To be sure, the Chinese spending spree in the aftermath of the 2008 financial crisis, mostly focused on infrastructure spending, launching a worldwide commodities boom that also helped boost other emerging market economies. Now, it’s probably no longer safe to depend on China to be the world’s “locomotive,” Borst thinks.
Even if China is no longer pushing the world forward, one of the biggest questions for markets is to what extent global economies are intertwined. If China finds its footing, but the U.S. and much of the rest of the world haven’t yet caught up, how robust can China’s recovery remain?
In a May interview with MarketWatch, Jan van Eck likened the U.S.-China relationship to two people sitting in a life raft with knives. “We can bring out the knives, but I think both of us, no matter how much we’ve sharpened the knife and want to stab the other person, will just end up puncturing the life raft, and then we’re going to be in the sea with the sharks,” he said at that time.
It’s possible both countries find it hard to put down the knives, or at least to stop flexing their muscles. As soon as the stock market and economic freefall in the U.S. steadied after March’s plunge, President Donald Trump went on the offensive against China once again. And China has drawn worldwide condemnation for imposing a tough new security law on Hong Kong.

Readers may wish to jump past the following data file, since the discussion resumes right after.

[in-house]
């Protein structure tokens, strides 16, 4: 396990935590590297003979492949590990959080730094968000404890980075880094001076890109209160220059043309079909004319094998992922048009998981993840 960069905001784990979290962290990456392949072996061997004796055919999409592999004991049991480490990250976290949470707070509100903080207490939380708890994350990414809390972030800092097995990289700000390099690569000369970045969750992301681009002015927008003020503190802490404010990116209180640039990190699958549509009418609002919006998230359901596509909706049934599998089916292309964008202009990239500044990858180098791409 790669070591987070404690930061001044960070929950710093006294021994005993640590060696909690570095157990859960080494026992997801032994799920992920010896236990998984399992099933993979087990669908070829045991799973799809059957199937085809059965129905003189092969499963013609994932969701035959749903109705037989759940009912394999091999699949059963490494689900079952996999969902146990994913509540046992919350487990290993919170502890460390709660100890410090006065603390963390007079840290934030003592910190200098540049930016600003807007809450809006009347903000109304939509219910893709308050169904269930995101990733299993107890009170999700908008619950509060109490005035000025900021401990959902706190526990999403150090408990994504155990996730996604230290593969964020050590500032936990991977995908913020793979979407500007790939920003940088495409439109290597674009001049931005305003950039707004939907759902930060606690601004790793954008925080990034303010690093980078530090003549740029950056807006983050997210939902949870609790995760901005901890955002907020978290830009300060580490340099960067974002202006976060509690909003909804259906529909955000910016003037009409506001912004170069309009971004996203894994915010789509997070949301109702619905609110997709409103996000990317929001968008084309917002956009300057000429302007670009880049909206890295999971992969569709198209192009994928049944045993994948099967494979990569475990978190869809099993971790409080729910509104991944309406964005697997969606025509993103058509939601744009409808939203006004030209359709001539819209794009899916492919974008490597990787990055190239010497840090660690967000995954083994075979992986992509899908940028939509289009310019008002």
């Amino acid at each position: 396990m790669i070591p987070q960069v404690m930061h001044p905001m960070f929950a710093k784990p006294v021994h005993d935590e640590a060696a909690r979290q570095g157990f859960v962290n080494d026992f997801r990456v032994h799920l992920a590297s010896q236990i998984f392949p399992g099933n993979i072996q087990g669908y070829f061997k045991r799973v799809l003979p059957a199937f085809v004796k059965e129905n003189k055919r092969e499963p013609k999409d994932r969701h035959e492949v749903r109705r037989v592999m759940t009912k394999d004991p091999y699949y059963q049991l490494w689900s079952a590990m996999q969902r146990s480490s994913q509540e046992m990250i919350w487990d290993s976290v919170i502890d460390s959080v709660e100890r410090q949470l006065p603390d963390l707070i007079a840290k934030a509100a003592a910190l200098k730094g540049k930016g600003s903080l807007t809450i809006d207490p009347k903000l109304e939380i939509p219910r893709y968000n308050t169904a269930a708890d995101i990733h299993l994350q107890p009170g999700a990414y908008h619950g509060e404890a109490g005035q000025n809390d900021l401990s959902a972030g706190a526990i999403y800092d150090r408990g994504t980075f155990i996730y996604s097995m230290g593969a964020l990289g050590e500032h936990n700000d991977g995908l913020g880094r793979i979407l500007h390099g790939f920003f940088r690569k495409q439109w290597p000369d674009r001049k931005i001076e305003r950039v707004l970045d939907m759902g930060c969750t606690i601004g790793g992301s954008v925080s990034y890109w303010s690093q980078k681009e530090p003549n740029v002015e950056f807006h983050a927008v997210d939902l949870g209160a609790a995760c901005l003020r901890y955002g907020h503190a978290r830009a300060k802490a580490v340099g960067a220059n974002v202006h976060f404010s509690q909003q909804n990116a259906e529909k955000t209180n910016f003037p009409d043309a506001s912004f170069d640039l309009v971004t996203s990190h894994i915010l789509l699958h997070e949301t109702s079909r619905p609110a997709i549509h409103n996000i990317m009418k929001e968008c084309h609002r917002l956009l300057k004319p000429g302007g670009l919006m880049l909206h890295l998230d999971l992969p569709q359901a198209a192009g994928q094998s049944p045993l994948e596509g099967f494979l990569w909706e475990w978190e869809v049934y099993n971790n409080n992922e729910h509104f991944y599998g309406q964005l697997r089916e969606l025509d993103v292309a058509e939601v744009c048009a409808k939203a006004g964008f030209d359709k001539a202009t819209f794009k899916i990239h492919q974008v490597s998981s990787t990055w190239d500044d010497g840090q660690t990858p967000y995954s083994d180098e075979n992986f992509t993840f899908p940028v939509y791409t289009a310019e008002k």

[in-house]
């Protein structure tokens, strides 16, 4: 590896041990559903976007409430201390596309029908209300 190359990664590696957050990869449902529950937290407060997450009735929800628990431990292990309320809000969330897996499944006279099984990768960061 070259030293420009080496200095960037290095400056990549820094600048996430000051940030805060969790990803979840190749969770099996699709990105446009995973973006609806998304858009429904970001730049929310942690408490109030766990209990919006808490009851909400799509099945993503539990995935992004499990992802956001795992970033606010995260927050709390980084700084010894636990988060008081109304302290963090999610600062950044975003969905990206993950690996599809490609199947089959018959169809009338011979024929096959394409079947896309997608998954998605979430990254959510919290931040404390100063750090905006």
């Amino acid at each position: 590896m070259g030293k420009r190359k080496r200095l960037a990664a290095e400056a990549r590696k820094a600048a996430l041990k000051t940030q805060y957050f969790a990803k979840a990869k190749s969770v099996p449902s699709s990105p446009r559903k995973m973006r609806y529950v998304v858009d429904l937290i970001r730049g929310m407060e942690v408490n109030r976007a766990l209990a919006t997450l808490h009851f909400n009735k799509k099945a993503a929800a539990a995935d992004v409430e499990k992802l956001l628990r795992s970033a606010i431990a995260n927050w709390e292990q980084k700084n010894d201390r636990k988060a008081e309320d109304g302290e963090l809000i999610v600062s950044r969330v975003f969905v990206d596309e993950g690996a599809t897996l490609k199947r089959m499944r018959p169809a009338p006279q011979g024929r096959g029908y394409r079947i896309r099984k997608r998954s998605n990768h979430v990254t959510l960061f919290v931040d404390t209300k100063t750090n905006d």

The analysts MarketWatch spoke with for this article preferred not to speculate on U.S.-China tensions. Van Eck called the issue of interdependence “the open question, but the only open question.”
For world financial markets, whether the two parties dance alone or together, it’s all good news, he said. “You want both major economies moving forward,” van Eck told Marketwatch. “I think it’s definitely accentuated the — I hate to say it but I have to say it — the V-shaped recovery story.”
The coming week will bring a raft of Chinese economic data, including imports, exports, and trade balance figures.
Meanwhile, in the U.S., the second-quarter earnings reporting season will kick off, with JPMorgan Chase & Co.
releasing its numbers on Tuesday. The U.S. government will report on a series of June data points: consumer price inflation Tuesday, retail sales figures Thursday, and new residential construction on Friday.